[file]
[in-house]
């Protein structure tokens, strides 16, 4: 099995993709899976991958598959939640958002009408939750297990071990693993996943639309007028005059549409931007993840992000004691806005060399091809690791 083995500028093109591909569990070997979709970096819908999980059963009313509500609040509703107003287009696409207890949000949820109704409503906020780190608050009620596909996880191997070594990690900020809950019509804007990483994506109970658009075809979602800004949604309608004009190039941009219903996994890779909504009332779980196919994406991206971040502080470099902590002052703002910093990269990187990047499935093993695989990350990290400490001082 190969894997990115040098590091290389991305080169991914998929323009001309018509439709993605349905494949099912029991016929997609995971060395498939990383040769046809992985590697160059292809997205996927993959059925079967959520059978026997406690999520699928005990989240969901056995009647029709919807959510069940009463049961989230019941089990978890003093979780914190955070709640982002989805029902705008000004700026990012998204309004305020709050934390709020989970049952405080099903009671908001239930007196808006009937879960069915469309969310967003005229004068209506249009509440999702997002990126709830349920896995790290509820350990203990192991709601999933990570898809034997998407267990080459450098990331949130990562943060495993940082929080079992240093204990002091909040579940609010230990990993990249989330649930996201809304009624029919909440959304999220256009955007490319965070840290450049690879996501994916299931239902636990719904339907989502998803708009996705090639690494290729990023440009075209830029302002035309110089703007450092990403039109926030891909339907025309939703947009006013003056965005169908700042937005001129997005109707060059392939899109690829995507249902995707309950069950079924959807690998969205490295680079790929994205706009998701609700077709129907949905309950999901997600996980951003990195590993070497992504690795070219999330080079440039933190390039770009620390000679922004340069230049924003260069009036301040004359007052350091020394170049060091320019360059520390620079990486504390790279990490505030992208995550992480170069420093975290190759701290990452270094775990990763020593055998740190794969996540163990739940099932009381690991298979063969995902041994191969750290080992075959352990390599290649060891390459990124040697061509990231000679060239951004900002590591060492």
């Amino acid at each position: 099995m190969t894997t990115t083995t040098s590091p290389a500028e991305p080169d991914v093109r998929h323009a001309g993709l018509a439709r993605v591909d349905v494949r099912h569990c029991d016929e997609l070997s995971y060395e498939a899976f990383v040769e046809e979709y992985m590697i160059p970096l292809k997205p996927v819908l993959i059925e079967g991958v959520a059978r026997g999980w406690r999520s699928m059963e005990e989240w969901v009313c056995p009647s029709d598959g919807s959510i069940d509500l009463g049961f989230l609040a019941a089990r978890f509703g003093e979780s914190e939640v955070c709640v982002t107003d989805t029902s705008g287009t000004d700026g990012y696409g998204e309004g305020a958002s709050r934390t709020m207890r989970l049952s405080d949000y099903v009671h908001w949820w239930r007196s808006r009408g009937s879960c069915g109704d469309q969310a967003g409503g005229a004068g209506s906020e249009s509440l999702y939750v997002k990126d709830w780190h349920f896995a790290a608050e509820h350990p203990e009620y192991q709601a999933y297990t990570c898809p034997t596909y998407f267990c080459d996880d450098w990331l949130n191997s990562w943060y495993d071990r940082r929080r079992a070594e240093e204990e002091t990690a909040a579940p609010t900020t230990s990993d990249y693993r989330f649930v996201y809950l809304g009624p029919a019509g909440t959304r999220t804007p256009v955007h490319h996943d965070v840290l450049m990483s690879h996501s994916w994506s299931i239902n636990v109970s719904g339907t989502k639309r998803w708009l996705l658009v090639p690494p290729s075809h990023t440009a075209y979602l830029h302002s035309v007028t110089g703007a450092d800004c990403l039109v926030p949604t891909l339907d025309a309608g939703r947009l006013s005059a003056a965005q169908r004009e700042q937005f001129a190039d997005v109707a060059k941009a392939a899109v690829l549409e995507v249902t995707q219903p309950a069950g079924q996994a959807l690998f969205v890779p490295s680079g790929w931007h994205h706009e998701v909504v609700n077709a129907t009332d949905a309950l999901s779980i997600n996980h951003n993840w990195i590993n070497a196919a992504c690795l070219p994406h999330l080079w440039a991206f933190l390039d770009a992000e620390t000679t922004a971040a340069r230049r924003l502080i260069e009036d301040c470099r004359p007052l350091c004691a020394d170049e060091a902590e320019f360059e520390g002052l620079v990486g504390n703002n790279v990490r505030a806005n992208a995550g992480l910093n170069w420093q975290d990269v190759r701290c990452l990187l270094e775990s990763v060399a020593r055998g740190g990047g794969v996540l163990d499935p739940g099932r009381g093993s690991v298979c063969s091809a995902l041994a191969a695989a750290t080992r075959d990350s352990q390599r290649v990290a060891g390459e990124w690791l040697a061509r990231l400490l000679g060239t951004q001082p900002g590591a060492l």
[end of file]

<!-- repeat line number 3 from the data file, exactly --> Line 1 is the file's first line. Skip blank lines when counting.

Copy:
């Amino acid at each position: 099995m190969t894997t990115t083995t040098s590091p290389a500028e991305p080169d991914v093109r998929h323009a001309g993709l018509a439709r993605v591909d349905v494949r099912h569990c029991d016929e997609l070997s995971y060395e498939a899976f990383v040769e046809e979709y992985m590697i160059p970096l292809k997205p996927v819908l993959i059925e079967g991958v959520a059978r026997g999980w406690r999520s699928m059963e005990e989240w969901v009313c056995p009647s029709d598959g919807s959510i069940d509500l009463g049961f989230l609040a019941a089990r978890f509703g003093e979780s914190e939640v955070c709640v982002t107003d989805t029902s705008g287009t000004d700026g990012y696409g998204e309004g305020a958002s709050r934390t709020m207890r989970l049952s405080d949000y099903v009671h908001w949820w239930r007196s808006r009408g009937s879960c069915g109704d469309q969310a967003g409503g005229a004068g209506s906020e249009s509440l999702y939750v997002k990126d709830w780190h349920f896995a790290a608050e509820h350990p203990e009620y192991q709601a999933y297990t990570c898809p034997t596909y998407f267990c080459d996880d450098w990331l949130n191997s990562w943060y495993d071990r940082r929080r079992a070594e240093e204990e002091t990690a909040a579940p609010t900020t230990s990993d990249y693993r989330f649930v996201y809950l809304g009624p029919a019509g909440t959304r999220t804007p256009v955007h490319h996943d965070v840290l450049m990483s690879h996501s994916w994506s299931i239902n636990v109970s719904g339907t989502k639309r998803w708009l996705l658009v090639p690494p290729s075809h990023t440009a075209y979602l830029h302002s035309v007028t110089g703007a450092d800004c990403l039109v926030p949604t891909l339907d025309a309608g939703r947009l006013s005059a003056a965005q169908r004009e700042q937005f001129a190039d997005v109707a060059k941009a392939a899109v690829l549409e995507v249902t995707q219903p309950a069950g079924q996994a959807l690998f969205v890779p490295s680079g790929w931007h994205h706009e998701v909504v609700n077709a129907t009332d949905a309950l999901s779980i997600n996980h951003n993840w990195i590993n070497a196919a992504c690795l070219p994406h999330l080079w440039a991206f933190l390039d770009a992000e620390t000679t922004a971040a340069r230049r924003l502080i260069e009036d301040c470099r004359p007052l350091c004691a020394d170049e060091a902590e320019f360059e520390g002052l620079v990486g504390n703002n790279v990490r505030a806005n992208a995550g992480l910093n170069w420093q975290d990269v190759r701290c990452l990187l270094e775990s990763v060399a020593r055998g740190g990047g794969v996540l163990d499935p739940g099932r009381g093993s690991v298979c063969s091809a995902l041994a191969a695989a750290t080992r075959d990350s352990q390599r290649v990290a060891g390459e990124w690791l040697a061509r990231l400490l000679g060239t951004q001082p900002g590591a060492l």